The market tacks on the latest addition to its publicly traded family today as Kinetic Concepts (NYSE:KCI) begins trading. In a sign that things bode well, the company previously raised the number of shares in the offering, and the deal priced last night at $30 a share, higher than even the ambitious expected range of $27 to $29.

It doesn't hurt that we're talking about a real company making real money, with nearly 30 years in the medical supplies business. The provider of therapeutic specialty beds, surfaces, and related devices earned $55.6 million over the first nine months of 2003 before recapitalization charges. Revenues surged by 32% to $547.9 million, just tipping the company into the enviable realm of double-digit net profit margins.

Nor does it hurt that new issues in the health-care sector have been well received by the market. Corgentech (NASDAQ:CGTK), Renovis (NASDAQ:RNVS), GTX (NASDAQ:GTXI), and Eyetech Pharmaceuticals (NASDAQ:EYET) have all gone public in the past month. Only GTX is trading lower than its offering price, while the others have all produced double-digit percentage gains.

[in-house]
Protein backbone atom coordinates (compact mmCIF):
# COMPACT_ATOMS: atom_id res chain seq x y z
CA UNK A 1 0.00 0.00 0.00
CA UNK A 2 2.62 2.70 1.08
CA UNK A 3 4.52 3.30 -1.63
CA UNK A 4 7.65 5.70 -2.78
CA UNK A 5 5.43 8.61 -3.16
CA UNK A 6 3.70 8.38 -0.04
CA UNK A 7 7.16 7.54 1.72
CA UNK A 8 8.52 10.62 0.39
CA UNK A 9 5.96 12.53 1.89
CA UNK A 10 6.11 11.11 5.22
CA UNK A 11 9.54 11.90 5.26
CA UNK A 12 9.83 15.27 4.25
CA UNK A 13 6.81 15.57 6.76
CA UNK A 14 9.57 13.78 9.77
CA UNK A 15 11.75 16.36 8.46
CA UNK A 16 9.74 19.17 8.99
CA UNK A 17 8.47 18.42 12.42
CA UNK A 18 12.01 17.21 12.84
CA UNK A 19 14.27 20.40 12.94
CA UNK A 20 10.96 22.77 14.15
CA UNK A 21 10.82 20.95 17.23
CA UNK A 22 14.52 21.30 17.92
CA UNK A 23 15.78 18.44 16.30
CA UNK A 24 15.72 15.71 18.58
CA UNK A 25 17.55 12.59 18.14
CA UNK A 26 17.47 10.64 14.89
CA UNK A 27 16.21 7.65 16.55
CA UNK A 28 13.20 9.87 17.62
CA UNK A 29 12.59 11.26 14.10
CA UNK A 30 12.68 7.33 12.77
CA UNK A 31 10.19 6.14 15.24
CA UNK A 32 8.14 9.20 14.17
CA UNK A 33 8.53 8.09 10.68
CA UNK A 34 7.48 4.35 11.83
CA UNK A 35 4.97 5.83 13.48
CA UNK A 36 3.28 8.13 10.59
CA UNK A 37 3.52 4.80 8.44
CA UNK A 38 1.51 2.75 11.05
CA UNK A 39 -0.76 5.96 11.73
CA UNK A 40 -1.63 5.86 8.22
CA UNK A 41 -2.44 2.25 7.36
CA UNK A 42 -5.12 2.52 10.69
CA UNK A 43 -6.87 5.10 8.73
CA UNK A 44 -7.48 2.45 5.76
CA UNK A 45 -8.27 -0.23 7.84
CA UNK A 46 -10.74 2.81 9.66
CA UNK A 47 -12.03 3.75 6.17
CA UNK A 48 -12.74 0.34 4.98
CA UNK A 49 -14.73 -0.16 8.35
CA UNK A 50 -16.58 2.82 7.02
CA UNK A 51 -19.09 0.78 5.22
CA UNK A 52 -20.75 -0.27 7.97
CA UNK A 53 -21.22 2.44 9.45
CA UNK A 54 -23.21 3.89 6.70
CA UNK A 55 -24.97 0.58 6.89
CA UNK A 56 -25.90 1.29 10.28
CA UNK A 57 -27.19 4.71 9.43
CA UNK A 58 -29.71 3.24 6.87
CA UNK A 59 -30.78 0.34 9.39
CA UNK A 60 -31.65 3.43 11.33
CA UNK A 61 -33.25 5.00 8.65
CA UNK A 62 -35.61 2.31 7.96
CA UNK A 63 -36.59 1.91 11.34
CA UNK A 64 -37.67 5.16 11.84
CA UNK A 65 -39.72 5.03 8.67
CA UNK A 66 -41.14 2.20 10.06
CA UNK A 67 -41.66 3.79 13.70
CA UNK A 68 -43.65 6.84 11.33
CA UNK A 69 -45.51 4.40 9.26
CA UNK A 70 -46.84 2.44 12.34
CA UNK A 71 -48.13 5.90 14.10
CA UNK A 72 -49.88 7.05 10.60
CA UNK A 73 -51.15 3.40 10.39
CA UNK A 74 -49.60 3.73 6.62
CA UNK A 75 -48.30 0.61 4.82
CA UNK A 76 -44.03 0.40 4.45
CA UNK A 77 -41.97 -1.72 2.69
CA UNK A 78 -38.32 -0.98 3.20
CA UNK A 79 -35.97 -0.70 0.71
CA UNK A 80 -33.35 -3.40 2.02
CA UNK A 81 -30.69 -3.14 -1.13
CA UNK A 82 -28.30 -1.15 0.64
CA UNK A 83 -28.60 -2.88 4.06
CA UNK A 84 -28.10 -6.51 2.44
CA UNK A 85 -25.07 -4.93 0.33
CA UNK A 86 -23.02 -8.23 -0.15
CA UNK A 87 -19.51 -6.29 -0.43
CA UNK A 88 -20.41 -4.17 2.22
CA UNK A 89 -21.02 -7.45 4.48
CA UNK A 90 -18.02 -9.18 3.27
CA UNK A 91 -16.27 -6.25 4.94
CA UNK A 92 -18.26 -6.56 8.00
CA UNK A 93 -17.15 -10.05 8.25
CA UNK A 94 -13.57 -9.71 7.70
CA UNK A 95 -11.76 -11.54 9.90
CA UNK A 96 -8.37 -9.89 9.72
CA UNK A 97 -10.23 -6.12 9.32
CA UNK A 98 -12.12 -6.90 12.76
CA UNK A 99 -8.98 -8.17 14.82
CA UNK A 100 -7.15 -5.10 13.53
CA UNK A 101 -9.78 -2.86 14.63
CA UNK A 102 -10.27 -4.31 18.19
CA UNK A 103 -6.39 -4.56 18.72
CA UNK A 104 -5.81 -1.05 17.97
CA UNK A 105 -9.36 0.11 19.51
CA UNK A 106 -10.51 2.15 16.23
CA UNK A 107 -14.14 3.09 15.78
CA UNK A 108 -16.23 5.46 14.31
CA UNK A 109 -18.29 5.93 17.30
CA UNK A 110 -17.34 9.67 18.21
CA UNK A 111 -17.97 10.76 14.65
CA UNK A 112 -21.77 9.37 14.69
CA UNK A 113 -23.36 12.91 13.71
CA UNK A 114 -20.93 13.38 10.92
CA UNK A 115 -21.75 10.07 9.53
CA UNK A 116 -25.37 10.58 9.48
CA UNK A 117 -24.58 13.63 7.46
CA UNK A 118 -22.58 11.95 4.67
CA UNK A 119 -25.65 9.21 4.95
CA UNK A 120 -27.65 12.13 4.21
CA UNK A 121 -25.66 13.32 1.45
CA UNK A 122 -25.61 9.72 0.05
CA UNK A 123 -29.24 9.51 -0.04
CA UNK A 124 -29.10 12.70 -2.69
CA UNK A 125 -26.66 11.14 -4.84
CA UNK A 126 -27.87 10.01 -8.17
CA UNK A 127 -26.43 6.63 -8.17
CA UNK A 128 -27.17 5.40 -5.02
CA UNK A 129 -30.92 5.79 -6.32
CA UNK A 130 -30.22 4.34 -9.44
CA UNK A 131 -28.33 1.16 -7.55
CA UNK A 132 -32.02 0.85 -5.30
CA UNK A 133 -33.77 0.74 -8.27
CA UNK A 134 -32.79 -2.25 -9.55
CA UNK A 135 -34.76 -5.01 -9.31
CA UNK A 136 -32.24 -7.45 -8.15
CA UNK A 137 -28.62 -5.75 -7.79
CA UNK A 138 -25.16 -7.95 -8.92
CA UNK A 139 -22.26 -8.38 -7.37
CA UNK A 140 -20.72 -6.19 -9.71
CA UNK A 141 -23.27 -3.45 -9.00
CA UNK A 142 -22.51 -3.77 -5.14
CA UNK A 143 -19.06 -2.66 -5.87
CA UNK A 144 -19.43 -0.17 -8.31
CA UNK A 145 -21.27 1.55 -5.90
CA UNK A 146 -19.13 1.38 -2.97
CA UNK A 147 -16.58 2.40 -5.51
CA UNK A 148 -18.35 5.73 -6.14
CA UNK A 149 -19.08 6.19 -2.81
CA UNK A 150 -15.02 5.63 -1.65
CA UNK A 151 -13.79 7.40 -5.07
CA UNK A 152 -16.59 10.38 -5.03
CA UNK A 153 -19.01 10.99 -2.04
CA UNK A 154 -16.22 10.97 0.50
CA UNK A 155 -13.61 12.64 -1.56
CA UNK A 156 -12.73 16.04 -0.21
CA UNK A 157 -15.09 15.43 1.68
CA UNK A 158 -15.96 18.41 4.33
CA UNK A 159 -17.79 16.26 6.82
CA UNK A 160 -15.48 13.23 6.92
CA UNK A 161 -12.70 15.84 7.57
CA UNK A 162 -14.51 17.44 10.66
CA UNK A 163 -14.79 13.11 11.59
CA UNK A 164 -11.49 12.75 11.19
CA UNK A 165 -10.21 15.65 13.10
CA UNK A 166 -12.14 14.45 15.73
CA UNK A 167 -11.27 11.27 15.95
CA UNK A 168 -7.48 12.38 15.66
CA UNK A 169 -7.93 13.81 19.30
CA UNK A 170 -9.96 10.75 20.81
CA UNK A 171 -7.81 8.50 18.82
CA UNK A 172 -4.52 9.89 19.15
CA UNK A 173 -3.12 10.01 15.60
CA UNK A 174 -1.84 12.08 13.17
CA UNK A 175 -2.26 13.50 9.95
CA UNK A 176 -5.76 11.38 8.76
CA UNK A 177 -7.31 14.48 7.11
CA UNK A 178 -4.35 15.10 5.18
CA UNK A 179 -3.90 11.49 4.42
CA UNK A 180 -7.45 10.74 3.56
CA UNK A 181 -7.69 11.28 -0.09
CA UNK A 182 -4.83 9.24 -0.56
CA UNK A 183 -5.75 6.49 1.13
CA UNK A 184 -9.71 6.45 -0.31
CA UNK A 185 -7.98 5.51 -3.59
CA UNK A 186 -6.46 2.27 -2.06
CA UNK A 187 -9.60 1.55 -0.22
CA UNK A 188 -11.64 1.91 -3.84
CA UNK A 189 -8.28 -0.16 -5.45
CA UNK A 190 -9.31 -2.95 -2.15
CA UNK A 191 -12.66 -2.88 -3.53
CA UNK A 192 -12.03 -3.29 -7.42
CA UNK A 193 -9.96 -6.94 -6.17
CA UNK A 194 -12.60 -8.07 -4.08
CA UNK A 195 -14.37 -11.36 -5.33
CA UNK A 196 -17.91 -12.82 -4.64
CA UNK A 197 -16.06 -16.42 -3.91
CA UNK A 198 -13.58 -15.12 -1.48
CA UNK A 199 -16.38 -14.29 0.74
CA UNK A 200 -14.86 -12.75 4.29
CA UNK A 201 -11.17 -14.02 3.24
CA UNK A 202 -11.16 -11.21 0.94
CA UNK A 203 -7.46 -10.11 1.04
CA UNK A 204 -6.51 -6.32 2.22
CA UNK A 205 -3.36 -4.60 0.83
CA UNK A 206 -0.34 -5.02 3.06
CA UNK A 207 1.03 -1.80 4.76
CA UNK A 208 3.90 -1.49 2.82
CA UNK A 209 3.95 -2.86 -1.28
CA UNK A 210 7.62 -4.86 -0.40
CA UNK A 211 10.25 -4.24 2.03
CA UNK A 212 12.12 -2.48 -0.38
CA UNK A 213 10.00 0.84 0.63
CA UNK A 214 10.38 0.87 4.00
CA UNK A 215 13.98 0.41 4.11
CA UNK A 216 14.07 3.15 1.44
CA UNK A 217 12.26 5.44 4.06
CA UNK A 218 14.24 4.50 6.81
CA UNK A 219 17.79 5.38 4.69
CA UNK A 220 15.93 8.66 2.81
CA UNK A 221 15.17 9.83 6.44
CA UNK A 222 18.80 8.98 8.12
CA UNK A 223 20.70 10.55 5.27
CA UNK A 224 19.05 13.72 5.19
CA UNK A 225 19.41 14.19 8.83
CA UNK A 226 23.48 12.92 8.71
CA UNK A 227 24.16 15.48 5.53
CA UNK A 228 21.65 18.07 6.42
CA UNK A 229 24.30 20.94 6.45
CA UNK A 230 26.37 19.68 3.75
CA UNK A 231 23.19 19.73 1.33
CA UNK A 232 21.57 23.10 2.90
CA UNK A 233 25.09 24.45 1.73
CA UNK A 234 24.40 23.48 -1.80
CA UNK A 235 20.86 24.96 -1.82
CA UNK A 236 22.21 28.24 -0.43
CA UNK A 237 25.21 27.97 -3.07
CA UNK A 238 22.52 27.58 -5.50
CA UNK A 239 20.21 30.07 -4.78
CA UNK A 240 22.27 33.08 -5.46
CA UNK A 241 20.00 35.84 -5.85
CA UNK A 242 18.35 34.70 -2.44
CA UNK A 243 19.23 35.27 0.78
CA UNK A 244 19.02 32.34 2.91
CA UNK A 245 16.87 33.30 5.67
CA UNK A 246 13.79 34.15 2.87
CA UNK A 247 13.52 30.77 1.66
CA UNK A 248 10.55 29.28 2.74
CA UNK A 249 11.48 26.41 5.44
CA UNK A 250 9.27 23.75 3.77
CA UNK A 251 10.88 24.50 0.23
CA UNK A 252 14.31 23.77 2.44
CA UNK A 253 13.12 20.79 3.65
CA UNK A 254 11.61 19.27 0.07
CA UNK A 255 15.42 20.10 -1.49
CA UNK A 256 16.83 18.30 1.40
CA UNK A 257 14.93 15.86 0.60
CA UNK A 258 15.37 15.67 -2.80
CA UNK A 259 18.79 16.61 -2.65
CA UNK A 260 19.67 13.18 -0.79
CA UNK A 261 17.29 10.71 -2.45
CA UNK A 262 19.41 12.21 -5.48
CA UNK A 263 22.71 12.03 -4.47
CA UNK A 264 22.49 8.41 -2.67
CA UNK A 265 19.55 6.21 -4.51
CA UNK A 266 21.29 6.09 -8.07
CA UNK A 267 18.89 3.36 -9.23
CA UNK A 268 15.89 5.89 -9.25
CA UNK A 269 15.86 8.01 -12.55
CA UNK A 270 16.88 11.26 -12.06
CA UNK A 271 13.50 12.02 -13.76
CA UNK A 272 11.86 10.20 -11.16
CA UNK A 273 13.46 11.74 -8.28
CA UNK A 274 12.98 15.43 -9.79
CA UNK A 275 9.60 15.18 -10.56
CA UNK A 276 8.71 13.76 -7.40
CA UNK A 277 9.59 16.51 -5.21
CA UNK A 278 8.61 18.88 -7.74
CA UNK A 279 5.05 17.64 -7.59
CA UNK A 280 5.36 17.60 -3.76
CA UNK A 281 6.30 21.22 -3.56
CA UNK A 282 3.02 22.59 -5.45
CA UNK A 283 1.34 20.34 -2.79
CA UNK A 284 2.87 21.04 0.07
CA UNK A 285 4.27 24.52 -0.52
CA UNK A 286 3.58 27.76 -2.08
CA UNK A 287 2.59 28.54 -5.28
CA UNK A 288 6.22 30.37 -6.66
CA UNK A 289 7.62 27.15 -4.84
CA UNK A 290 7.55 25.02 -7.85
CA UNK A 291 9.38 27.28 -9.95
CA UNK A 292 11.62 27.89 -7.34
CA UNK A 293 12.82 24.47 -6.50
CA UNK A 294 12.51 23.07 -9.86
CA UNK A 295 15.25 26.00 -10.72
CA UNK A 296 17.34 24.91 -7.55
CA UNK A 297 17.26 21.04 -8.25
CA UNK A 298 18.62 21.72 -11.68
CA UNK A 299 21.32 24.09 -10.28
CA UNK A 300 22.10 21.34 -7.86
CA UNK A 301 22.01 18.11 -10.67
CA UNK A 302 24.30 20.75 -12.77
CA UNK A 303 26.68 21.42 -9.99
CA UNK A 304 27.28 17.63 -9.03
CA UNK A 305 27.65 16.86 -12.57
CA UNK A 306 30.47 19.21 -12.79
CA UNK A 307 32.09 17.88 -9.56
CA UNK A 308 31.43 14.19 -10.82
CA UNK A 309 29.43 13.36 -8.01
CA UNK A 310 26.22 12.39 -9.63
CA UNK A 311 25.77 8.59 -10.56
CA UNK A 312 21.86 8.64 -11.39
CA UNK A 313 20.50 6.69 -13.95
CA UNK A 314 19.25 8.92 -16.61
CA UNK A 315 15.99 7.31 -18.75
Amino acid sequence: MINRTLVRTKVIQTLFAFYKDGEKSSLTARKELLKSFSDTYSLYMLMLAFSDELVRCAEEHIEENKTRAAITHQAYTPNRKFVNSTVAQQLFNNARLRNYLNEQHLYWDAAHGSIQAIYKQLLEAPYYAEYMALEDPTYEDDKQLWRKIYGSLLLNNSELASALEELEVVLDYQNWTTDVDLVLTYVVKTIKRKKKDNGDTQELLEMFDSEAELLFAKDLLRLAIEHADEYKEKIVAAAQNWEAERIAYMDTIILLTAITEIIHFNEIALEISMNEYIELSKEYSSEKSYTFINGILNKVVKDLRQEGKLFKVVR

While the biggest IPO of the year will probably be Google -- if it does in fact go public -- a steady stream of quality companies has joined the ranks of the publicly traded.

Does that make you want to jump in and start buying? Hold up a sec! Check out our ABCs of IPOs to learn more about the process, including the risks involved. Shares of popular offerings are usually hard to get before they are bid up in the market, and those new deals that are readily available to the typical investor are flashing the "Vacancy" sign for a reason.

So tread carefully out there. But if you sense a bit of unusual energy in the markets today, don't worry, it's just Kinetic.

Did you get in on the Kinetic Concepts IPO? Do you know the difference between an initial and a secondary offering? How does the IPO process work exactly? Hey! Wasn't Google supposed to have gone public by now? All this and more -- in the Initial Public Offerings discussion board. Only on Fool.com.

Longtime Fool contributor Rick Munarriz would go public, only the float would be a single miserable share. He does not own stock in any company mentioned in this story.